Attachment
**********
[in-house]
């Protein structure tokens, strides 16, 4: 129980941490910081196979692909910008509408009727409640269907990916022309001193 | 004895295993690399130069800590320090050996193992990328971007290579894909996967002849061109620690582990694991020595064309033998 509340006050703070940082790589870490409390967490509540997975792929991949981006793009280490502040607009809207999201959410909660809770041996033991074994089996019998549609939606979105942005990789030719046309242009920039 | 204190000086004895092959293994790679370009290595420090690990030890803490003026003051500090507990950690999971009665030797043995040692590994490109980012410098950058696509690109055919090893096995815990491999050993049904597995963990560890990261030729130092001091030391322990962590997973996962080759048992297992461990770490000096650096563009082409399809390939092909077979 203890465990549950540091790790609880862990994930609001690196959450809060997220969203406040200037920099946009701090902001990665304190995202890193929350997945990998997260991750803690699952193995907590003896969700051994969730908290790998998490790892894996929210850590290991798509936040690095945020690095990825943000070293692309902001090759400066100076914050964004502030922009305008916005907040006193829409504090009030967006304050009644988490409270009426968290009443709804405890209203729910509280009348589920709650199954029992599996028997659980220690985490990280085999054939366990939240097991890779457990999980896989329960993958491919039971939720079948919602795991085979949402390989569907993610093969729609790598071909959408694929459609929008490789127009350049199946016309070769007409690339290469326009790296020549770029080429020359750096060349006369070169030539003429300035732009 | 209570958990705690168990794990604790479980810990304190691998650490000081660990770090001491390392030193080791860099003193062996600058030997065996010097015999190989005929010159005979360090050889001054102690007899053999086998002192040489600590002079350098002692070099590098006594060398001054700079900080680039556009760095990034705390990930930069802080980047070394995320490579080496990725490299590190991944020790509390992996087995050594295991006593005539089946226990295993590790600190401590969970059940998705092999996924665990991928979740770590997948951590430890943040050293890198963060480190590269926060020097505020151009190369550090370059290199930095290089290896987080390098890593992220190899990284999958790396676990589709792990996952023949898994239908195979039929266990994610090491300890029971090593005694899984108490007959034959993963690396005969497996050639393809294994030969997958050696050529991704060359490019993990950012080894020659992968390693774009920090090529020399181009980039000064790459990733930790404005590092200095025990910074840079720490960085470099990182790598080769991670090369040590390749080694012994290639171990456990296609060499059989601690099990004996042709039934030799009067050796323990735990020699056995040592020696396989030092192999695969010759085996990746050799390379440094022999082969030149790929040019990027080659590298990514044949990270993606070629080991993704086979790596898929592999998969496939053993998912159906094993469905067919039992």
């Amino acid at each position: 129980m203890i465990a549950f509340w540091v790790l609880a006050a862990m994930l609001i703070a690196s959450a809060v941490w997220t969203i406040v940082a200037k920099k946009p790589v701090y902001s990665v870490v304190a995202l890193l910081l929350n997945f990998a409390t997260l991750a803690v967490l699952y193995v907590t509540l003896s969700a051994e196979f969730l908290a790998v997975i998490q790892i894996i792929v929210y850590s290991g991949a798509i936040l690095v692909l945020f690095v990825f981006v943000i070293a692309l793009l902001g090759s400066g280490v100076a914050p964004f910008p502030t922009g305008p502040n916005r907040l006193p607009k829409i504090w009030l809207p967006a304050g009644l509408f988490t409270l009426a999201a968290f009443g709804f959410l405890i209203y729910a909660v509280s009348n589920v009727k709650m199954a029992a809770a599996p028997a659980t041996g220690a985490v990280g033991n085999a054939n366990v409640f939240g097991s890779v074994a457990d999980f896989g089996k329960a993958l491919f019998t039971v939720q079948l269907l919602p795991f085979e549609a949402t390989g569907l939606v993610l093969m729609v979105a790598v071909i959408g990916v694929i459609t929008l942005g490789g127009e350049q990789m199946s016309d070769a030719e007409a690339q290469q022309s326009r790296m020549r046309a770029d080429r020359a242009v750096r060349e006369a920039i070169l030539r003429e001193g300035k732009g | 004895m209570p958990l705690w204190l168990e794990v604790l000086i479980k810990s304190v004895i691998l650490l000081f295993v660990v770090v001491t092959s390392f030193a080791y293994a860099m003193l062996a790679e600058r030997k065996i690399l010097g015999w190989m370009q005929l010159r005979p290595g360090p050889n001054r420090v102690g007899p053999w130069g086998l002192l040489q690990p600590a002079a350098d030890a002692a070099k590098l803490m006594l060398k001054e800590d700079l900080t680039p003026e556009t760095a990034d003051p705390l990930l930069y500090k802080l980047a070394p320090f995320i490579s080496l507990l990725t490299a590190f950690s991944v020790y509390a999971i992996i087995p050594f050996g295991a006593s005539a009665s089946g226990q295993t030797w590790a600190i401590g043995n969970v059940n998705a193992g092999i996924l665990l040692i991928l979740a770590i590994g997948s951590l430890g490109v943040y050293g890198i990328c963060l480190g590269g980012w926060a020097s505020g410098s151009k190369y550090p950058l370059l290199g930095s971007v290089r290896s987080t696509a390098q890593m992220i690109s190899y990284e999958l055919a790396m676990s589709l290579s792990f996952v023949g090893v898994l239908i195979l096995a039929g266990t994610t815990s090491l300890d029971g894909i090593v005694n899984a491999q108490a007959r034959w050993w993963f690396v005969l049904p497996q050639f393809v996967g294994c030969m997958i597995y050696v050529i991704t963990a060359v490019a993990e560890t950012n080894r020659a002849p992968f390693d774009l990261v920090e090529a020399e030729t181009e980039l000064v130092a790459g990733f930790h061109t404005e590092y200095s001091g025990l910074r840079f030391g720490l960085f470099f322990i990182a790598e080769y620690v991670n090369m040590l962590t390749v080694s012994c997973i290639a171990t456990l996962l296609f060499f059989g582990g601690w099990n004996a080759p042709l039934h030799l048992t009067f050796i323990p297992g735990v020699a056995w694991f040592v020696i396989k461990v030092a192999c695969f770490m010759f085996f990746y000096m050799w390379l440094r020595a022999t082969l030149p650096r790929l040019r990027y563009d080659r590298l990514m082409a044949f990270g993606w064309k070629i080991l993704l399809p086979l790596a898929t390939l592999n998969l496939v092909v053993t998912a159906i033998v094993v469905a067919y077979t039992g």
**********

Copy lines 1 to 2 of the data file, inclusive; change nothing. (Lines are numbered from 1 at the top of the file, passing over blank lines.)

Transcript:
[in-house]
């Protein structure tokens, strides 16, 4: 129980941490910081196979692909910008509408009727409640269907990916022309001193 | 004895295993690399130069800590320090050996193992990328971007290579894909996967002849061109620690582990694991020595064309033998 509340006050703070940082790589870490409390967490509540997975792929991949981006793009280490502040607009809207999201959410909660809770041996033991074994089996019998549609939606979105942005990789030719046309242009920039 | 204190000086004895092959293994790679370009290595420090690990030890803490003026003051500090507990950690999971009665030797043995040692590994490109980012410098950058696509690109055919090893096995815990491999050993049904597995963990560890990261030729130092001091030391322990962590997973996962080759048992297992461990770490000096650096563009082409399809390939092909077979 203890465990549950540091790790609880862990994930609001690196959450809060997220969203406040200037920099946009701090902001990665304190995202890193929350997945990998997260991750803690699952193995907590003896969700051994969730908290790998998490790892894996929210850590290991798509936040690095945020690095990825943000070293692309902001090759400066100076914050964004502030922009305008916005907040006193829409504090009030967006304050009644988490409270009426968290009443709804405890209203729910509280009348589920709650199954029992599996028997659980220690985490990280085999054939366990939240097991890779457990999980896989329960993958491919039971939720079948919602795991085979949402390989569907993610093969729609790598071909959408694929459609929008490789127009350049199946016309070769007409690339290469326009790296020549770029080429020359750096060349006369070169030539003429300035732009 | 209570958990705690168990794990604790479980810990304190691998650490000081660990770090001491390392030193080791860099003193062996600058030997065996010097015999190989005929010159005979360090050889001054102690007899053999086998002192040489600590002079350098002692070099590098006594060398001054700079900080680039556009760095990034705390990930930069802080980047070394995320490579080496990725490299590190991944020790509390992996087995050594295991006593005539089946226990295993590790600190401590969970059940998705092999996924665990991928979740770590997948951590430890943040050293890198963060480190590269926060020097505020151009190369550090370059290199930095290089290896987080390098890593992220190899990284999958790396676990589709792990996952023949898994239908195979039929266990994610090491300890029971090593005694899984108490007959034959993963690396005969497996050639393809294994030969997958050696050529991704060359490019993990950012080894020659992968390693774009920090090529020399181009980039000064790459990733930790404005590092200095025990910074840079720490960085470099990182790598080769991670090369040590390749080694012994290639171990456990296609060499059989601690099990004996042709039934030799009067050796323990735990020699056995040592020696396989030092192999695969010759085996990746050799390379440094022999082969030149790929040019990027080659590298990514044949990270993606070629080991993704086979790596898929592999998969496939053993998912159906094993469905067919039992």